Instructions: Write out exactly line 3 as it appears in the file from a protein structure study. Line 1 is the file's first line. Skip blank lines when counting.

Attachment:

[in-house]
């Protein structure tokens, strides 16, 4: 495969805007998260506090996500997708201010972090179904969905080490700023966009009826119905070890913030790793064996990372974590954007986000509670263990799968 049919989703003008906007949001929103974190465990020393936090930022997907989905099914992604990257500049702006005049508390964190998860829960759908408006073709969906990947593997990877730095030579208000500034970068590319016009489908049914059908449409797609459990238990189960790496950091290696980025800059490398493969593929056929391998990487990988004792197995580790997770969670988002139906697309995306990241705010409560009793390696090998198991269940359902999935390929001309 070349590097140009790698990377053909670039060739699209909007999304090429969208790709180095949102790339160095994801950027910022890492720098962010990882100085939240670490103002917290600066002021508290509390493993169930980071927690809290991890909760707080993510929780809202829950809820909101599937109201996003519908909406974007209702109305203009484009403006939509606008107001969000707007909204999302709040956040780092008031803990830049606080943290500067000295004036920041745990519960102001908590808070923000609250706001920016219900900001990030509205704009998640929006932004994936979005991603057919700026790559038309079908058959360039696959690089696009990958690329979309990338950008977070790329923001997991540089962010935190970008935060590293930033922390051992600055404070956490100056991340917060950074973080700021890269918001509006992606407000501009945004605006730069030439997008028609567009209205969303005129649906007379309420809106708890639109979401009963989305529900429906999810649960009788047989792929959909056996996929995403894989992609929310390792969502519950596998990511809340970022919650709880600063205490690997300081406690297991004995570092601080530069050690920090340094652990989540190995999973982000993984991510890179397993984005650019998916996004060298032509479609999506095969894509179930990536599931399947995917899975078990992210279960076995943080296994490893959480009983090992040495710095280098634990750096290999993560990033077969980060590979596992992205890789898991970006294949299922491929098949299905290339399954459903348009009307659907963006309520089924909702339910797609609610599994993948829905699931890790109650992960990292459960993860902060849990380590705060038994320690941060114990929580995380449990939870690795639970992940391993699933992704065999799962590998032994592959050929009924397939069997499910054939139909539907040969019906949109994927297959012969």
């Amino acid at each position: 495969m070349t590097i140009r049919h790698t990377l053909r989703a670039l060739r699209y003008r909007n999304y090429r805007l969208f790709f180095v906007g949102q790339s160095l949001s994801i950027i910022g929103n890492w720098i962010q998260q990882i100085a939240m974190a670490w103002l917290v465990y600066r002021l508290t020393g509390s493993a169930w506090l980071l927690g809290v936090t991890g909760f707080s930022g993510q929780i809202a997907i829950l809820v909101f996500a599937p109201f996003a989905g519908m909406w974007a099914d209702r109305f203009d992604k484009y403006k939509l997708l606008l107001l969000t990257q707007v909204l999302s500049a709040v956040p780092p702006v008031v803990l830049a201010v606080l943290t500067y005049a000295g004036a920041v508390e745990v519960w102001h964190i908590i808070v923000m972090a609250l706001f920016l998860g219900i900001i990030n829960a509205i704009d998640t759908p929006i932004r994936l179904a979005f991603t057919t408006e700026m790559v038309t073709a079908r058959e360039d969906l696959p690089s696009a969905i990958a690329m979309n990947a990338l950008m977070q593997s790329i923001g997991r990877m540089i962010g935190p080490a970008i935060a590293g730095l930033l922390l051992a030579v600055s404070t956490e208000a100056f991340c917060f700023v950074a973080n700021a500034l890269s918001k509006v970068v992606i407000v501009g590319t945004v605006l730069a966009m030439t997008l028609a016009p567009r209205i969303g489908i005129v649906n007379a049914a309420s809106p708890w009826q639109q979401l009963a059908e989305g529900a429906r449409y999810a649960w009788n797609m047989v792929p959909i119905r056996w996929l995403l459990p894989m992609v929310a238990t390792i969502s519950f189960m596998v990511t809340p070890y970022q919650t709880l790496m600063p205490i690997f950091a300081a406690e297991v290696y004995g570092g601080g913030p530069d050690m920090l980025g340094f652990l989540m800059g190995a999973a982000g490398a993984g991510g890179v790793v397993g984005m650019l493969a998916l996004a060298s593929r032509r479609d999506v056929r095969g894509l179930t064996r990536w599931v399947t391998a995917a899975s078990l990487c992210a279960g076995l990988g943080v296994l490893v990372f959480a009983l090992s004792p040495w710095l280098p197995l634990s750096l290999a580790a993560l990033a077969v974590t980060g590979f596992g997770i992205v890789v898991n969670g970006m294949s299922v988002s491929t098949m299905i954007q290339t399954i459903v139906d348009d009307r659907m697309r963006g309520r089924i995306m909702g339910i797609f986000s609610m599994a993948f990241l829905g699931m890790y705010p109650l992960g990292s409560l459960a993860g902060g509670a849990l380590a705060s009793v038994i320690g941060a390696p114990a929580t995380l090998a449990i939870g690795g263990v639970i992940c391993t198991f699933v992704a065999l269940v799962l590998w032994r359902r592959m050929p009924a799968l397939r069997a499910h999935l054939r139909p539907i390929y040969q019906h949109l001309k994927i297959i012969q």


């Amino acid at each position: 495969m070349t590097i140009r049919h790698t990377l053909r989703a670039l060739r699209y003008r909007n999304y090429r805007l969208f790709f180095v906007g949102q790339s160095l949001s994801i950027i910022g929103n890492w720098i962010q998260q990882i100085a939240m974190a670490w103002l917290v465990y600066r002021l508290t020393g509390s493993a169930w506090l980071l927690g809290v936090t991890g909760f707080s930022g993510q929780i809202a997907i829950l809820v909101f996500a599937p109201f996003a989905g519908m909406w974007a099914d209702r109305f203009d992604k484009y403006k939509l997708l606008l107001l969000t990257q707007v909204l999302s500049a709040v956040p780092p702006v008031v803990l830049a201010v606080l943290t500067y005049a000295g004036a920041v508390e745990v519960w102001h964190i908590i808070v923000m972090a609250l706001f920016l998860g219900i900001i990030n829960a509205i704009d998640t759908p929006i932004r994936l179904a979005f991603t057919t408006e700026m790559v038309t073709a079908r058959e360039d969906l696959p690089s696009a969905i990958a690329m979309n990947a990338l950008m977070q593997s790329i923001g997991r990877m540089i962010g935190p080490a970008i935060a590293g730095l930033l922390l051992a030579v600055s404070t956490e208000a100056f991340c917060f700023v950074a973080n700021a500034l890269s918001k509006v970068v992606i407000v501009g590319t945004v605006l730069a966009m030439t997008l028609a016009p567009r209205i969303g489908i005129v649906n007379a049914a309420s809106p708890w009826q639109q979401l009963a059908e989305g529900a429906r449409y999810a649960w009788n797609m047989v792929p959909i119905r056996w996929l995403l459990p894989m992609v929310a238990t390792i969502s519950f189960m596998v990511t809340p070890y970022q919650t709880l790496m600063p205490i690997f950091a300081a406690e297991v290696y004995g570092g601080g913030p530069d050690m920090l980025g340094f652990l989540m800059g190995a999973a982000g490398a993984g991510g890179v790793v397993g984005m650019l493969a998916l996004a060298s593929r032509r479609d999506v056929r095969g894509l179930t064996r990536w599931v399947t391998a995917a899975s078990l990487c992210a279960g076995l990988g943080v296994l490893v990372f959480a009983l090992s004792p040495w710095l280098p197995l634990s750096l290999a580790a993560l990033a077969v974590t980060g590979f596992g997770i992205v890789v898991n969670g970006m294949s299922v988002s491929t098949m299905i954007q290339t399954i459903v139906d348009d009307r659907m697309r963006g309520r089924i995306m909702g339910i797609f986000s609610m599994a993948f990241l829905g699931m890790y705010p109650l992960g990292s409560l459960a993860g902060g509670a849990l380590a705060s009793v038994i320690g941060a390696p114990a929580t995380l090998a449990i939870g690795g263990v639970i992940c391993t198991f699933v992704a065999l269940v799962l590998w032994r359902r592959m050929p009924a799968l397939r069997a499910h999935l054939r139909p539907i390929y040969q019906h949109l001309k994927i297959i012969q």